Do Turkeys Eat Weeds & Forage For Free Food?

Do turkeys eat weeds?

Do Turkeys Eat Weeds?

If you are wondering, ‘Do turkeys eat weeds?’ I’m here to help. Yes! Turkeys do eat weeds!

Our young Broadbreasted turkeys (2 1/2 months old) love to forage for wild greens in their pen. I recently increased the size of their pasture so they could graze more and they’ve eaten all of their favorites in the new area too. I may need to increase the size of their pasture again.

Wondering what breed of turkey to raise and how to raise them? I can help with that too. Here are some helpful articles I’ve shared…

Broad Breasted vs Heritage Turkeys

Your List of Heritage Turkey Breeds for the Homestead

How to Raise Turkeys

 

Do turkeys eat weeds

What Weeds Do Turkeys Eat?

My turkeys greedily devour lambs quarters, amaranth, burdock leaves, giant ragweed, purslane, plantain, dandelion leaves, and sow thistle. When I pull weeds in the garden, I dump them in the pasture for the turkeys to ‘gobble’ down. Spent garden plants also get tossed in, like pea plants that are done producing, lettuce gone to seed, and ratty old kale leaves. In addition, our compost is tossed in the pasture and they love the melon rinds, meat scraps, and vegetable peelings.

Wild turkeys hunt for bugs and small critters, in addition to foraging for acorns and other seeds to provide protein. Our turkeys don’t have enough space to free range for more of their feed, so I need to supply most of it.

Wild turkeys foraging for food.

Wild turkeys have to rustle up their own grubs.

Do Weed Eating Turkeys Still Need Feed?

Yes, they still need a complete meat producer feed with extra protein to fuel growth. But I have noticed that they don’t eat as much purchased feed when they have plenty of green stuff to munch on!

I expect that their feed consumption will continue to climb as they get larger and closer to processing age. They are being raised for meat…some for Thanksgiving and the rest for cutting up, making sausage, and pressure canning for turkey soup. But, in the meantime, I’m glad that they have fresh air, sunshine, a nice pasture to roam, and a safe coop for roosting at night. This is about as good as it gets for meat birds.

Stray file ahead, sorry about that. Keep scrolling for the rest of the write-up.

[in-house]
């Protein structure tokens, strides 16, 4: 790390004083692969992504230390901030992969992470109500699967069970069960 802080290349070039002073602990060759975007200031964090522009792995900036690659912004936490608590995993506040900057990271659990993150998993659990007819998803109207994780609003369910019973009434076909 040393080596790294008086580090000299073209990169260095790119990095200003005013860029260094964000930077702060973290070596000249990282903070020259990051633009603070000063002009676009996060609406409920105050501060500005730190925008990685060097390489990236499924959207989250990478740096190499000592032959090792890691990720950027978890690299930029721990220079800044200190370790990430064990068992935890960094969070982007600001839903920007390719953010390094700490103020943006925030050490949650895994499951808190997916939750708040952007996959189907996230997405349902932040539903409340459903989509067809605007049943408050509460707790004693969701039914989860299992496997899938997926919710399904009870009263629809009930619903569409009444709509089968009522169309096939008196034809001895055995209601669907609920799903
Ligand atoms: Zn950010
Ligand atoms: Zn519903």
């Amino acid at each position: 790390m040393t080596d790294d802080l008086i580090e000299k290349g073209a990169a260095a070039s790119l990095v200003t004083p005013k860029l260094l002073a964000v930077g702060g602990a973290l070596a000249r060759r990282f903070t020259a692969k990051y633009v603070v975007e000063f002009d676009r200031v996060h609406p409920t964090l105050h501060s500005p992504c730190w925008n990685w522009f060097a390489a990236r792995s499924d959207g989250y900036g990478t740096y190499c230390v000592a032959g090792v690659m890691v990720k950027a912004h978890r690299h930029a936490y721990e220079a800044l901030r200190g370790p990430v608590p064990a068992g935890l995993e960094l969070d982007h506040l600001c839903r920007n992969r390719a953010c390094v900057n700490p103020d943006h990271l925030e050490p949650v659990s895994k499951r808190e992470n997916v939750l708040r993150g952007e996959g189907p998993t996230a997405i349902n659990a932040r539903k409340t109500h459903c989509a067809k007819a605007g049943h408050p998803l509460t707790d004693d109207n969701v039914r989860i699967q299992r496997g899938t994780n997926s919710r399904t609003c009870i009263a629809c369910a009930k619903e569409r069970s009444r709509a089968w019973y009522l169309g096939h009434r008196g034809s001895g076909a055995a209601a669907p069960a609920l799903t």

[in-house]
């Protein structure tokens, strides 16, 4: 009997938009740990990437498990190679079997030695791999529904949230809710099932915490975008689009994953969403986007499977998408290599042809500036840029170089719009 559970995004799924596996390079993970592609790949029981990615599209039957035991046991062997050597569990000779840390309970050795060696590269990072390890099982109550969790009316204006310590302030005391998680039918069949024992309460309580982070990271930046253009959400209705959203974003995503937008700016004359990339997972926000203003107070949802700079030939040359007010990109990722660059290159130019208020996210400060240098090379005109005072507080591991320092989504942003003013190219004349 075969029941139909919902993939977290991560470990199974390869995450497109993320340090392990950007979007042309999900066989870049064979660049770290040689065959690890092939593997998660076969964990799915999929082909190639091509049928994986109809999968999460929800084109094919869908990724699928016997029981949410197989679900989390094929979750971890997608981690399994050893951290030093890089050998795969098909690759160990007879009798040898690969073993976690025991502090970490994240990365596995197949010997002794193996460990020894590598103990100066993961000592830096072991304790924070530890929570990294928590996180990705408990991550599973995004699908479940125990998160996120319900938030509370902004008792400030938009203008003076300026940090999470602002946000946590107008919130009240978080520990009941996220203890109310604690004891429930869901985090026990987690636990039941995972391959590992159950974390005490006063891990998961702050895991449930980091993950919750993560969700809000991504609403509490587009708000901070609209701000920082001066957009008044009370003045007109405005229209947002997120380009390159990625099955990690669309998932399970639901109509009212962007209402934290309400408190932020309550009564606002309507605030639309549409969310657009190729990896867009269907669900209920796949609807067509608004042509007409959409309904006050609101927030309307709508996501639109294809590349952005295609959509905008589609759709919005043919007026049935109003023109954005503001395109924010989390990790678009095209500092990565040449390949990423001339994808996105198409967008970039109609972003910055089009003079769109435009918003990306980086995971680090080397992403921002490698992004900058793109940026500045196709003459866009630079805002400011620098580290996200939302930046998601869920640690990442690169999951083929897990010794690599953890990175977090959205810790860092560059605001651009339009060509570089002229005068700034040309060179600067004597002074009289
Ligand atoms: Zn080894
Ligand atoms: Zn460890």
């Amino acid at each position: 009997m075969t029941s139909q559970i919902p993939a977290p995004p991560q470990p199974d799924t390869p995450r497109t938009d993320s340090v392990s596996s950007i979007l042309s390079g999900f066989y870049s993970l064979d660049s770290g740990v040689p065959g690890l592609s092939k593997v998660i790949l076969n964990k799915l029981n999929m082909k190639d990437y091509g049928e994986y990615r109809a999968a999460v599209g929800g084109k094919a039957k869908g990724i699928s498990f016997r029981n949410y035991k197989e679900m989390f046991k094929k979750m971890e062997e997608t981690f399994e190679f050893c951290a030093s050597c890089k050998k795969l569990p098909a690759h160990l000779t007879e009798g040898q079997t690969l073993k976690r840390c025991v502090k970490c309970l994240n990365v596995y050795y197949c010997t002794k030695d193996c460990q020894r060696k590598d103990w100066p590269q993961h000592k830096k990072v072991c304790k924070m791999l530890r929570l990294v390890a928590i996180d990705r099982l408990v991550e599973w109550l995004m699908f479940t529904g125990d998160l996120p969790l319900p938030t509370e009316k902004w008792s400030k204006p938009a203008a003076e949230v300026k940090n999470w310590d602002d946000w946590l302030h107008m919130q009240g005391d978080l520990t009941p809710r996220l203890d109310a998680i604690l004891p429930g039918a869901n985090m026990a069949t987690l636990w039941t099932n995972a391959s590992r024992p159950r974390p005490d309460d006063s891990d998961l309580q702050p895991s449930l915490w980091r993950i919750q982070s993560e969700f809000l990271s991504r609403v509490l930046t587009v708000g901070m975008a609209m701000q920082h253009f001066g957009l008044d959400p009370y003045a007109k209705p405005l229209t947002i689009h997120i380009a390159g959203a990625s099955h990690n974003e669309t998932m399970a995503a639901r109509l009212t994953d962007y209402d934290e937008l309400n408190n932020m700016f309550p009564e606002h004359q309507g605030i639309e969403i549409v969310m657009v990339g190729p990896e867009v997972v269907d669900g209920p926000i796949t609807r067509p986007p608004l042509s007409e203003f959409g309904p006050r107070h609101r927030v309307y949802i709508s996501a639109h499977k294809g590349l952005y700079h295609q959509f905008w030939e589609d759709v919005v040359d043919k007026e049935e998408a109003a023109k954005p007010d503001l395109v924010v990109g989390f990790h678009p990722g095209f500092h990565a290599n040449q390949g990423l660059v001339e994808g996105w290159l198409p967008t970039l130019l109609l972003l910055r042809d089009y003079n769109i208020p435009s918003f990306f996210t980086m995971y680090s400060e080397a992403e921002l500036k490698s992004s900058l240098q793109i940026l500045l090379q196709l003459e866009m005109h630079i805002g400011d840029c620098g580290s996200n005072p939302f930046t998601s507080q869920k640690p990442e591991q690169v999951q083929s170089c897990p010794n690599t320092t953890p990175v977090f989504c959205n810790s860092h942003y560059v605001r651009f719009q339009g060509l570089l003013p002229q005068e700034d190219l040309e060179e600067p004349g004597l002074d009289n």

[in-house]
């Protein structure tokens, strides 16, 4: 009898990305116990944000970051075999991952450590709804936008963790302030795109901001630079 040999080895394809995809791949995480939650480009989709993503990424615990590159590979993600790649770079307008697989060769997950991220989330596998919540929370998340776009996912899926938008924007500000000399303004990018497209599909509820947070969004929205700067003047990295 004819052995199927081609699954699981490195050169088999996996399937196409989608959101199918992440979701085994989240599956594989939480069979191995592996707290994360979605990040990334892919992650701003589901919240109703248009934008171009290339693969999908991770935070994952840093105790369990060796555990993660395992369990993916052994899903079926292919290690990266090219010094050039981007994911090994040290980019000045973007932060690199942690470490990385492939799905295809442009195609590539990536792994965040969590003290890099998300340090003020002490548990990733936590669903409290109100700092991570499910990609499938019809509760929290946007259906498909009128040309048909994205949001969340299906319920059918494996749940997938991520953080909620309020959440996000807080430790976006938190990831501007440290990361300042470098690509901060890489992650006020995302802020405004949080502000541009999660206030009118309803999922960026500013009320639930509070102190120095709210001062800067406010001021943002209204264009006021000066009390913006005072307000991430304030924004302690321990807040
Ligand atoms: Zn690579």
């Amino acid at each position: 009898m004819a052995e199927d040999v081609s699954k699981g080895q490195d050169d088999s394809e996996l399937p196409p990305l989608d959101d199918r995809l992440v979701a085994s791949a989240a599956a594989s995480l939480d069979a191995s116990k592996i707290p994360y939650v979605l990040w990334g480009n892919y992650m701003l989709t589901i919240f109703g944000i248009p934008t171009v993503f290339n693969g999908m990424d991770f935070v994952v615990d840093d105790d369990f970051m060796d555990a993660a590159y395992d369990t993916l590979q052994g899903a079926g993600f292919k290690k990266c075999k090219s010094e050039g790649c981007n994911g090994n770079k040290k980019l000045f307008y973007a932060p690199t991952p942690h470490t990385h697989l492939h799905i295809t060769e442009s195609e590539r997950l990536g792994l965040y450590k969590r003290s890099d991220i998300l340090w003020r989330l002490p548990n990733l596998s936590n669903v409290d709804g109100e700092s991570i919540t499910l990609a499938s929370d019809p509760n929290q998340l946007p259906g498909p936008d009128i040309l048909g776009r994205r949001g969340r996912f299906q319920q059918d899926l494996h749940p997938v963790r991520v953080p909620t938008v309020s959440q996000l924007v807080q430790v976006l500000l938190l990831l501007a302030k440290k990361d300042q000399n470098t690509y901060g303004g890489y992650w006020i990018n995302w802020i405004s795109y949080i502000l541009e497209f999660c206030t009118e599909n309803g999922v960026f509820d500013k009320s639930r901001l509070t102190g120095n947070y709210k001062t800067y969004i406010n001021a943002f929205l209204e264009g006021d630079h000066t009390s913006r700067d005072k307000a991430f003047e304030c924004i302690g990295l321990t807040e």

I Like Having Lower Feed Bills!

I’ve raised turkeys before and by this age they were consuming quite a bit of feed. I’m really liking the reduced feed bill. Once the turkeys and extra roosters are all butchered I should have minimal expenses for the poultry. If all goes well I will be left with 6 laying hens and 1 rooster late this fall.

Compared to the feed bills from several years ago when I had 30+ chickens, half a dozen ducks, and several adult turkeys…our expenses now are quite affordable. I’ve made a conscious effort to downsize my work load and our expenses over the past year. Feeding the turkeys weeds doesn’t add any extra work, really…but it does help reduce the necessary investment!

If you would like to save some money on feed bills, let your turkeys eat weeds too!

Do you feed your poultry weeds?

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Lisa Lombardo

Freelance Writer at Tohoca, LLC
Lisa writes in depth articles about gardening and homesteading topics. She grew up on a farm and has continued learning about horticulture, animal husbandry, and home food preservation ever since. She has earned an Associate of Applied Science in Horticulture and a Bachelor of Fine Arts. She is also a Master Gardener Alumni, self proclaimed gardening freak, and crazy chicken lady.

In addition to writing for her own websites, Lisa has contributed articles to The Prepper Project and Homestead.org.

The author lives outside of Chicago with her husband, son, 2 dogs, 1 cat, and a variety of poultry.
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About Lisa Lombardo

Lisa writes in depth articles about gardening and homesteading topics. She grew up on a farm and has continued learning about horticulture, animal husbandry, and home food preservation ever since. She has earned an Associate of Applied Science in Horticulture and a Bachelor of Fine Arts. She is also a Master Gardener Alumni, self proclaimed gardening freak, and crazy chicken lady. In addition to writing for her own websites, Lisa has contributed articles to The Prepper Project and Homestead.org. The author lives outside of Chicago with her husband, son, 2 dogs, 1 cat, and a variety of poultry.

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